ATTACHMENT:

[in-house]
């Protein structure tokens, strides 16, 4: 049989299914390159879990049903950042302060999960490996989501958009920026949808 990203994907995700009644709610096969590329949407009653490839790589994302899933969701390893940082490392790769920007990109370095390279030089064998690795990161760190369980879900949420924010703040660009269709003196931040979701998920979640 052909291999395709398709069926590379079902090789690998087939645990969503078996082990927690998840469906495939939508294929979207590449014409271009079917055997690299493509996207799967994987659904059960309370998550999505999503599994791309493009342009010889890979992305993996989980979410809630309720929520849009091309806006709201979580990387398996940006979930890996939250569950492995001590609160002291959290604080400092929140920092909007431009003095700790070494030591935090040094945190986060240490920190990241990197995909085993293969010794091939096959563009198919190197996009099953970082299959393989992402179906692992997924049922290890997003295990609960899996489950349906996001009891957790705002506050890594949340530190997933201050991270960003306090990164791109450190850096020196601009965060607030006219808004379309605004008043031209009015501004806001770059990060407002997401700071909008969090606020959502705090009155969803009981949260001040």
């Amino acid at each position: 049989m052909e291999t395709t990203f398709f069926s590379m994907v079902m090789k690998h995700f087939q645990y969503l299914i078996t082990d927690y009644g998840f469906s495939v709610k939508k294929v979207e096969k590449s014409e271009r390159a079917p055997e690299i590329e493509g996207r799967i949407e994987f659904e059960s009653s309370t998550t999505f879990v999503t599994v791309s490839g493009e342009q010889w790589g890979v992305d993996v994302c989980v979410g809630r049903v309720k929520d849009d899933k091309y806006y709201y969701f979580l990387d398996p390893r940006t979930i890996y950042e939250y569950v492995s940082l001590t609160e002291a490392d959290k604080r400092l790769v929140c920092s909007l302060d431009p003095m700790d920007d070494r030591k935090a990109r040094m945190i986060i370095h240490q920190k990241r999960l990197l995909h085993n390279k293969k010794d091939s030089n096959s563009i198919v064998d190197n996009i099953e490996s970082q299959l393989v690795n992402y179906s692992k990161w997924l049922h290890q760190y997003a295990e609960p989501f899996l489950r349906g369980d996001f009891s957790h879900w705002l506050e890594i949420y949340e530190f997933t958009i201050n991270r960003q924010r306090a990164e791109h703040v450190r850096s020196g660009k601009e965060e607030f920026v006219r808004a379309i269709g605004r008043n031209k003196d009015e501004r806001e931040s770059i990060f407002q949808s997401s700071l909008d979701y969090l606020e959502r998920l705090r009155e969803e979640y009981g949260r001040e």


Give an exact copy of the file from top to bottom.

[in-house]
């Protein structure tokens, strides 16, 4: 049989299914390159879990049903950042302060999960490996989501958009920026949808 990203994907995700009644709610096969590329949407009653490839790589994302899933969701390893940082490392790769920007990109370095390279030089064998690795990161760190369980879900949420924010703040660009269709003196931040979701998920979640 052909291999395709398709069926590379079902090789690998087939645990969503078996082990927690998840469906495939939508294929979207590449014409271009079917055997690299493509996207799967994987659904059960309370998550999505999503599994791309493009342009010889890979992305993996989980979410809630309720929520849009091309806006709201979580990387398996940006979930890996939250569950492995001590609160002291959290604080400092929140920092909007431009003095700790070494030591935090040094945190986060240490920190990241990197995909085993293969010794091939096959563009198919190197996009099953970082299959393989992402179906692992997924049922290890997003295990609960899996489950349906996001009891957790705002506050890594949340530190997933201050991270960003306090990164791109450190850096020196601009965060607030006219808004379309605004008043031209009015501004806001770059990060407002997401700071909008969090606020959502705090009155969803009981949260001040």
């Amino acid at each position: 049989m052909e291999t395709t990203f398709f069926s590379m994907v079902m090789k690998h995700f087939q645990y969503l299914i078996t082990d927690y009644g998840f469906s495939v709610k939508k294929v979207e096969k590449s014409e271009r390159a079917p055997e690299i590329e493509g996207r799967i949407e994987f659904e059960s009653s309370t998550t999505f879990v999503t599994v791309s490839g493009e342009q010889w790589g890979v992305d993996v994302c989980v979410g809630r049903v309720k929520d849009d899933k091309y806006y709201y969701f979580l990387d398996p390893r940006t979930i890996y950042e939250y569950v492995s940082l001590t609160e002291a490392d959290k604080r400092l790769v929140c920092s909007l302060d431009p003095m700790d920007d070494r030591k935090a990109r040094m945190i986060i370095h240490q920190k990241r999960l990197l995909h085993n390279k293969k010794d091939s030089n096959s563009i198919v064998d190197n996009i099953e490996s970082q299959l393989v690795n992402y179906s692992k990161w997924l049922h290890q760190y997003a295990e609960p989501f899996l489950r349906g369980d996001f009891s957790h879900w705002l506050e890594i949420y949340e530190f997933t958009i201050n991270r960003q924010r306090a990164e791109h703040v450190r850096s020196g660009k601009e965060e607030f920026v006219r808004a379309i269709g605004r008043n031209k003196d009015e501004r806001e931040s770059i990060f407002q949808s997401s700071l909008d979701y969090l606020e959502r998920l705090r009155e969803e979640y009981g949260r001040e």